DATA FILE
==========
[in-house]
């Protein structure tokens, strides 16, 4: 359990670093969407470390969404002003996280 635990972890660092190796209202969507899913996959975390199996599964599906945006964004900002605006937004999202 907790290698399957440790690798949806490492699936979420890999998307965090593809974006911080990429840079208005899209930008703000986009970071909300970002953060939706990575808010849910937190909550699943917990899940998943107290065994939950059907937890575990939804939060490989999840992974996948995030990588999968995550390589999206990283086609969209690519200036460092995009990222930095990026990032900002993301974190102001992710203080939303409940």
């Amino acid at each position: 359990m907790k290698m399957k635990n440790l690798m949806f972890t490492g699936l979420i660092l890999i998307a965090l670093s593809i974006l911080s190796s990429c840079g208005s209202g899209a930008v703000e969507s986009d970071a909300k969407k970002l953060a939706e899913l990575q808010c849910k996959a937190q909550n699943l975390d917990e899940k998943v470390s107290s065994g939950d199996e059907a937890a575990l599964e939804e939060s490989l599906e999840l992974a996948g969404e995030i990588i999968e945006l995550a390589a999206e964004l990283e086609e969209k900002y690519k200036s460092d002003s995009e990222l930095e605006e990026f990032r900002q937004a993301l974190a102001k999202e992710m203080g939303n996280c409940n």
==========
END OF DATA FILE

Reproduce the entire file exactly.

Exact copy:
[in-house]
């Protein structure tokens, strides 16, 4: 359990670093969407470390969404002003996280 635990972890660092190796209202969507899913996959975390199996599964599906945006964004900002605006937004999202 907790290698399957440790690798949806490492699936979420890999998307965090593809974006911080990429840079208005899209930008703000986009970071909300970002953060939706990575808010849910937190909550699943917990899940998943107290065994939950059907937890575990939804939060490989999840992974996948995030990588999968995550390589999206990283086609969209690519200036460092995009990222930095990026990032900002993301974190102001992710203080939303409940």
């Amino acid at each position: 359990m907790k290698m399957k635990n440790l690798m949806f972890t490492g699936l979420i660092l890999i998307a965090l670093s593809i974006l911080s190796s990429c840079g208005s209202g899209a930008v703000e969507s986009d970071a909300k969407k970002l953060a939706e899913l990575q808010c849910k996959a937190q909550n699943l975390d917990e899940k998943v470390s107290s065994g939950d199996e059907a937890a575990l599964e939804e939060s490989l599906e999840l992974a996948g969404e995030i990588i999968e945006l995550a390589a999206e964004l990283e086609e969209k900002y690519k200036s460092d002003s995009e990222l930095e605006e990026f990032r900002q937004a993301l974190a102001k999202e992710m203080g939303n996280c409940n």